The Farnsworth Invention: Fact -v- Fiction

Act II, Scene 4:
In which the engine of drama begins to fly off the rails of history

The Play
The Facts
The scene begins with the opening of the Radio City Music Hall. Sarnoff is interrupted by a phone call. Good news: Zworykin has a picture, "using manageable light."

Remember, Zworykin visited Farnsworth while he was still in San Francisco in the spring of 1930, so we're kind jumping around in time here.

After his visit to the Farnsworth lab, Zworykin dictated a 1200 word telegram to his colleagues back in Pittsburgh with complete specifications for an Image Dissector tube. By the time he reached Pittsburgh, the workers there had constructed a working model of an Image Dissector, which Zworykin later took with him to the new RCA lab in Camden, NJ.

So, yeah, Zworykin had a picture alright. But he got it the same way Philo Farnsworth did.

The very Art Deco Radio City Music Hall -- home of the Rockettes -- opened on December 27, 1932

Sarnoff says "it's the clearest picture that has ever been transmitted." Again we come back to this business about Farnsworth's "light problem" -- like it was some kind of fatal flaw that negated everything else his invention accomplished.

Starting in late 1932 or or early 1933, Vladimir Zworykin began conducting successful experiments with an electronic television system based on a new camera tube, which was dubbed the Iconoscope. The Iconoscope did offer some notable improvement in signal strength and sensitivity, but it also employed a triangular geometry that had its own inherent shortcomings.

The play's implication that these early Iconoscopes solved Farnsworth's "light problem" overstates the case by at least a full order of magnitude.

Furthermore, the Iconoscope's primary innovation, the "storage principle," was actually discovered by somebody else altogether: An Hungarian researcher named Kalman Tihanyi.

It is still more important to note that the Iconoscope was a striking departure from Zworykin's 1923 patent application. However, that would not stop RCA from insisting that Zworykin's 1932 tube and his 1923 patent application were one and the same. That contention would ultimately be resolved by the patent courts -- a couple of times.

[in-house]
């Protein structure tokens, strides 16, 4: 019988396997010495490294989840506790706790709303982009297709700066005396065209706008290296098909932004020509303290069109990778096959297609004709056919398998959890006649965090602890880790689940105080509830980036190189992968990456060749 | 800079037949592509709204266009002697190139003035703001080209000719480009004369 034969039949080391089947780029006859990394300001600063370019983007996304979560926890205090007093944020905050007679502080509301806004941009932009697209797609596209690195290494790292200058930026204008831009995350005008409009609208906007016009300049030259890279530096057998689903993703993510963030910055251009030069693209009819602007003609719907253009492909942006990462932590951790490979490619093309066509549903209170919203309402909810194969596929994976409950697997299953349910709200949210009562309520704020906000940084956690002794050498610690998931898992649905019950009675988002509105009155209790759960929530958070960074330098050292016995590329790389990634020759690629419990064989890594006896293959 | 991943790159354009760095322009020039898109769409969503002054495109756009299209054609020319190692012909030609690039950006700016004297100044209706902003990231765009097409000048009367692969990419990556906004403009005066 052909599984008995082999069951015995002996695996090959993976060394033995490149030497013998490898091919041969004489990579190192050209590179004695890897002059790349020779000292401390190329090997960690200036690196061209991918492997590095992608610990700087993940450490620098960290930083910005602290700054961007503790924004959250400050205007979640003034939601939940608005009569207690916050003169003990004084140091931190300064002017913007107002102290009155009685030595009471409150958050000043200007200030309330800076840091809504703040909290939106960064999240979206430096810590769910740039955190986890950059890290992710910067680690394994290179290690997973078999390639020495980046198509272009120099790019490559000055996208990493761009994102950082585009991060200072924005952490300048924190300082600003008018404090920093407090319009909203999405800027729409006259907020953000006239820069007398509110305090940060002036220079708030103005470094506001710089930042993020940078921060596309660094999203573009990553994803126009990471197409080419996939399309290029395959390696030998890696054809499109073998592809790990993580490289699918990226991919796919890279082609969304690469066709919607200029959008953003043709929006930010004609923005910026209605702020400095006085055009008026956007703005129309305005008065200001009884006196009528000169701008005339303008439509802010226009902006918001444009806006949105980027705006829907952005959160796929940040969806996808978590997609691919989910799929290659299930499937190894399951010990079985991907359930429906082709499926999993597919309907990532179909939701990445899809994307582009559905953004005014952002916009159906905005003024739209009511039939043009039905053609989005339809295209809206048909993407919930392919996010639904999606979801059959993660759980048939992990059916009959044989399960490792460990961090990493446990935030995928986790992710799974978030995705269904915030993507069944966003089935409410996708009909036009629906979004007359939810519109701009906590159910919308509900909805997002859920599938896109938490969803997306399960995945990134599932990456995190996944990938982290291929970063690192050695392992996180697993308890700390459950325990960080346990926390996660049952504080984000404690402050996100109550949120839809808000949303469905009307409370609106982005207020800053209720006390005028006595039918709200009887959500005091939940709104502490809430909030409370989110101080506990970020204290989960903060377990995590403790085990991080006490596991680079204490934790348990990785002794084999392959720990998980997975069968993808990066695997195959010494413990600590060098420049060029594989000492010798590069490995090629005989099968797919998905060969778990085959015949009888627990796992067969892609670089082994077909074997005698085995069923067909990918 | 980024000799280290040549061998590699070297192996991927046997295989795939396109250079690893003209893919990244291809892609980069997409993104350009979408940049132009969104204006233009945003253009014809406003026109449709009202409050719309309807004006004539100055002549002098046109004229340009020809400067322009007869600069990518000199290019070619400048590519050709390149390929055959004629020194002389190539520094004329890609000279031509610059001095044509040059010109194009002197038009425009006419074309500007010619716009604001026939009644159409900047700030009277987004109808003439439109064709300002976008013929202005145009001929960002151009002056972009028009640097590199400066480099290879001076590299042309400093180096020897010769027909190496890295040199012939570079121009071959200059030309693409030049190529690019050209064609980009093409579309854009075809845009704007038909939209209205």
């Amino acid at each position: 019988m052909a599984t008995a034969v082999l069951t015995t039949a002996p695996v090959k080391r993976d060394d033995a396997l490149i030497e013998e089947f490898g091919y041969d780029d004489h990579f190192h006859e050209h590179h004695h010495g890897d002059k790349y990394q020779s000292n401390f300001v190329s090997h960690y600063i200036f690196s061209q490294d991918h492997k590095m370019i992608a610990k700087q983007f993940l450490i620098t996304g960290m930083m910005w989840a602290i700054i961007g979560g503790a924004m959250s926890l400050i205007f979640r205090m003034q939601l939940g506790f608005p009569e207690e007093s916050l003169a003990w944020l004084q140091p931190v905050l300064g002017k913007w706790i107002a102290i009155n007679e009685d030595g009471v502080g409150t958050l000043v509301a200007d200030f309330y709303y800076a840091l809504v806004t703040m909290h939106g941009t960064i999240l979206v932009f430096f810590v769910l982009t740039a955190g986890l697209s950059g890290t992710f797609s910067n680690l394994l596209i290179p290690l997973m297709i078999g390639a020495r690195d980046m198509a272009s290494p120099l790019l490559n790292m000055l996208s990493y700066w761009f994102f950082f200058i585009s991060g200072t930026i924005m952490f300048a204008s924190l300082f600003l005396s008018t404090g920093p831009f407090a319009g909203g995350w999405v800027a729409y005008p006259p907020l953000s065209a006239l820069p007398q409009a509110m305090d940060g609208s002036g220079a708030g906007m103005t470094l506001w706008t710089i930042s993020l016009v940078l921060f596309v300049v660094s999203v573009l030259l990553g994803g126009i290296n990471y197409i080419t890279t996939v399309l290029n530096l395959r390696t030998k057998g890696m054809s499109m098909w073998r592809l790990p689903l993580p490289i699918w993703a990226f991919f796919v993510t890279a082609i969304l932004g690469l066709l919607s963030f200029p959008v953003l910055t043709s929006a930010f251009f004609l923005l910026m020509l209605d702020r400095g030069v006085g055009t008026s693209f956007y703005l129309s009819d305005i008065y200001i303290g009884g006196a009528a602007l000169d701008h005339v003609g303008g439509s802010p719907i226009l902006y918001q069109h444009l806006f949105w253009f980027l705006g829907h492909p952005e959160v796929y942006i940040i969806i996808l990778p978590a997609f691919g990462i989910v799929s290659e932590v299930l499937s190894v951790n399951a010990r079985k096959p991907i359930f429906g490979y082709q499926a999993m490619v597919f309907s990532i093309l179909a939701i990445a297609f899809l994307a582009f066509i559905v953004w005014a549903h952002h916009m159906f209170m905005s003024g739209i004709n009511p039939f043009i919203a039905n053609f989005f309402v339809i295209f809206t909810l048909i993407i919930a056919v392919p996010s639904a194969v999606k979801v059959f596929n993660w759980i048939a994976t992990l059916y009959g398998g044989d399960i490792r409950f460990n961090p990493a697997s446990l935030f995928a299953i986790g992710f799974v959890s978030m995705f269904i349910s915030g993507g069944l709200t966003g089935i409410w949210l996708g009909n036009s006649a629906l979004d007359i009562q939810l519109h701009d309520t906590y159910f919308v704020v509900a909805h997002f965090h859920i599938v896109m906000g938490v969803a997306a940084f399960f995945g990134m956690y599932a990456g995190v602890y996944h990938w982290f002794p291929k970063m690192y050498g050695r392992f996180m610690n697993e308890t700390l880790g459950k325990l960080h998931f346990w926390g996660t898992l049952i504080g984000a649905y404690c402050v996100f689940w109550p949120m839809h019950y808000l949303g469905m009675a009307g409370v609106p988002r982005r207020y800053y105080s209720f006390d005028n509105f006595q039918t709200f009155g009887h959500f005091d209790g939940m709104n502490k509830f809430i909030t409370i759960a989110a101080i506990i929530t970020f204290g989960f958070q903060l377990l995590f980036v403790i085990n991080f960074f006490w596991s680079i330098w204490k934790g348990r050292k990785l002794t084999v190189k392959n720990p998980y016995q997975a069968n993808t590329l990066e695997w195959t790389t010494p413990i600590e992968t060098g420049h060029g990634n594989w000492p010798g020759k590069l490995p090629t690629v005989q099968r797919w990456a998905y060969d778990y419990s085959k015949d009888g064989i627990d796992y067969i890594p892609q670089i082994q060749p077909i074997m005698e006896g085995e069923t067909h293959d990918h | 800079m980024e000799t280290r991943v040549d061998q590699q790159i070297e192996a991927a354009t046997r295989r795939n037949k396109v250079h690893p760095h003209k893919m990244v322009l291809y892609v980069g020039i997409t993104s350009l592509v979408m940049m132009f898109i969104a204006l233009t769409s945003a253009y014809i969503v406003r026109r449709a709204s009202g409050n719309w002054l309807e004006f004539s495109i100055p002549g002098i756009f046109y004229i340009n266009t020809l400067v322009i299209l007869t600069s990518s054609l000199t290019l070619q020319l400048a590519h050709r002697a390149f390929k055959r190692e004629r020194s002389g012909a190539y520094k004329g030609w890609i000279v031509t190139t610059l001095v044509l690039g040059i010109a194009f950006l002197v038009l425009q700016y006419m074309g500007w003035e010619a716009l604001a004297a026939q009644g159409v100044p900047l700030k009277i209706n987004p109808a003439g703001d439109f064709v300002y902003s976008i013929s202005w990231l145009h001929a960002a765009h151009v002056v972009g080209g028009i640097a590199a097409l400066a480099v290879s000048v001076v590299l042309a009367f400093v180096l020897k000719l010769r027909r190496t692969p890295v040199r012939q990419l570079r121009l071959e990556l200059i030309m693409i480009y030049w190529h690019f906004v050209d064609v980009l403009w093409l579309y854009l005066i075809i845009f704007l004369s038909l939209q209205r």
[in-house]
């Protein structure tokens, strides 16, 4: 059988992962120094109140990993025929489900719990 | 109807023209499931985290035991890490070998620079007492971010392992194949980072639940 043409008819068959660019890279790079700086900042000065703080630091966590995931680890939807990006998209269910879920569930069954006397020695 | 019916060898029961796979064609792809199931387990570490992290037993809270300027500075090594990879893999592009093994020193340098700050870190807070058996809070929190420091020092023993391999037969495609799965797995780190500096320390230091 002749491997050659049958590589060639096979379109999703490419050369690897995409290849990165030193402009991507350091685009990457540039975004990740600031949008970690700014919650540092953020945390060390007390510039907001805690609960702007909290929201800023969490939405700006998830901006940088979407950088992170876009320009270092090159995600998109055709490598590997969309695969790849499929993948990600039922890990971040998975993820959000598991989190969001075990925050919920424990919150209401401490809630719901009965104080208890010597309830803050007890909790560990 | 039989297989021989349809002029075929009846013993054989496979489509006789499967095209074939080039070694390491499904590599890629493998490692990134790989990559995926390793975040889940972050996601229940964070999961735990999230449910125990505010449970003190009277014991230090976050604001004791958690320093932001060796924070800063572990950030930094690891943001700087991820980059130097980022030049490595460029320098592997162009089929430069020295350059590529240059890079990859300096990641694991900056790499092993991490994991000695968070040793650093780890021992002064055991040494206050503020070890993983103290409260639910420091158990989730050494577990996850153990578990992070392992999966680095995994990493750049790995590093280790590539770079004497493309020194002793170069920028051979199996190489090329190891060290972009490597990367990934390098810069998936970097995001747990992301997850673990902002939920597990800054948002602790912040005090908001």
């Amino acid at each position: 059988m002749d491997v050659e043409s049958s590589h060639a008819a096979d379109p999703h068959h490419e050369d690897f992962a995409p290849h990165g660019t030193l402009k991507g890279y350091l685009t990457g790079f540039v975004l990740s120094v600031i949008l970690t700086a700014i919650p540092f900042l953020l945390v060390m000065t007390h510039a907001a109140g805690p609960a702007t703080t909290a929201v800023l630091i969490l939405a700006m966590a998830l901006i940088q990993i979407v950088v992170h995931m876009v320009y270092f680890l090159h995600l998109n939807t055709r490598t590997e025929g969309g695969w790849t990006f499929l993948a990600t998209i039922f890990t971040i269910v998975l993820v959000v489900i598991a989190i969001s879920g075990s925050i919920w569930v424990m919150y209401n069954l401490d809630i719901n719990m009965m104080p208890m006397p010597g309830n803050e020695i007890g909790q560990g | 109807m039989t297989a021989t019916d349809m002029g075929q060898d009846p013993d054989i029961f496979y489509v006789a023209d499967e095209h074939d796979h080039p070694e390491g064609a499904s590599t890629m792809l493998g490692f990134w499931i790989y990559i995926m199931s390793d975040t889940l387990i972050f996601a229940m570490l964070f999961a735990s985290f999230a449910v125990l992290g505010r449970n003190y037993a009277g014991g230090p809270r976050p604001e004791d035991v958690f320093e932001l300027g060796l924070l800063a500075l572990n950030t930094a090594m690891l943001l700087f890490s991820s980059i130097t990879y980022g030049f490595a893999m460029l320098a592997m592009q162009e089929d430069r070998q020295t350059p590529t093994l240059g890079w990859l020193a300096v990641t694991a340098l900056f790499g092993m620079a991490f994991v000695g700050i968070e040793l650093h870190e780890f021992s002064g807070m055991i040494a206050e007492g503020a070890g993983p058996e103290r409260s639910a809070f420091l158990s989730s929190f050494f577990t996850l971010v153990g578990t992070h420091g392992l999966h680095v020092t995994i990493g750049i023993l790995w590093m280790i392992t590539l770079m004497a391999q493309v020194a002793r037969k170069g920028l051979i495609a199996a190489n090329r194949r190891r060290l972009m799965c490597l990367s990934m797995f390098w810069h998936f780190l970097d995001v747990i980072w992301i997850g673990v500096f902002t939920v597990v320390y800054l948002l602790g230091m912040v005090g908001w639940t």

One of the first Iconoscope camera tubes, ca. 1932



This schematic drawing of an Iconoscope shows the irregular geometry, with the light image striking the photo electric surface from one angle and the electron beam striking the surface from another angle.


As they are leaving Radio City Music Hall, Sarnoff gets into an argument with his wife about what's going on with Zworykin in Camden. She asks "how is it that for ten years, Vladimir can't get a picture..." but within a month of visiting San Francisco he's got "the clearest picture..."

While we were not privy to all of David Sarnoff's private conversations with his wife, we'll go out on a limb here and say this one is fiction. It seems oddly incongruous, if not ironic, that the essence of this drama has been distilled into a confrontation between Sarnoff and his wife.

Lizette asks "what is the 'get around Farnsworth' department?" That was the unofficial name of Zworykin's unit at the RCA Camden lab, and the Iconoscope was the result of RCA's determination to "get around" Farnsworth's patents. But there were just as many technicians at the RCA lab who were eager to "get around" the Iconoscope, and Farnsworth would ultimately provide them with the means to do just that.

The scene ends with Lizette leveling an accusation at her husband: "I think you just stole television!" Maybe that's the point to this whole exercise: that Sarnoff TRIED to "steal" television from Philo Farnsworth but FAILED in the attempt, as we'll find out in Act II scene 6, RCA ultimately wound up paying another company for the use of new technology to further its corporate aspirations -- for the first time in its history. But you won't hear anything about that in this play. It's so much easier just to say "Sarnoff stole television and that's why you've never heard of Philo Farnsworth. The real story is not that simple, but if a writer of Aaron Sorkin's caliber can't get it right, then maybe nobody can.

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Distant Vision

Romance & Discovery on
The Invisible Frontier

by Elma G . Farnsworth

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The Boy Who Invented Television

A Story of Inspiration, Persistence,
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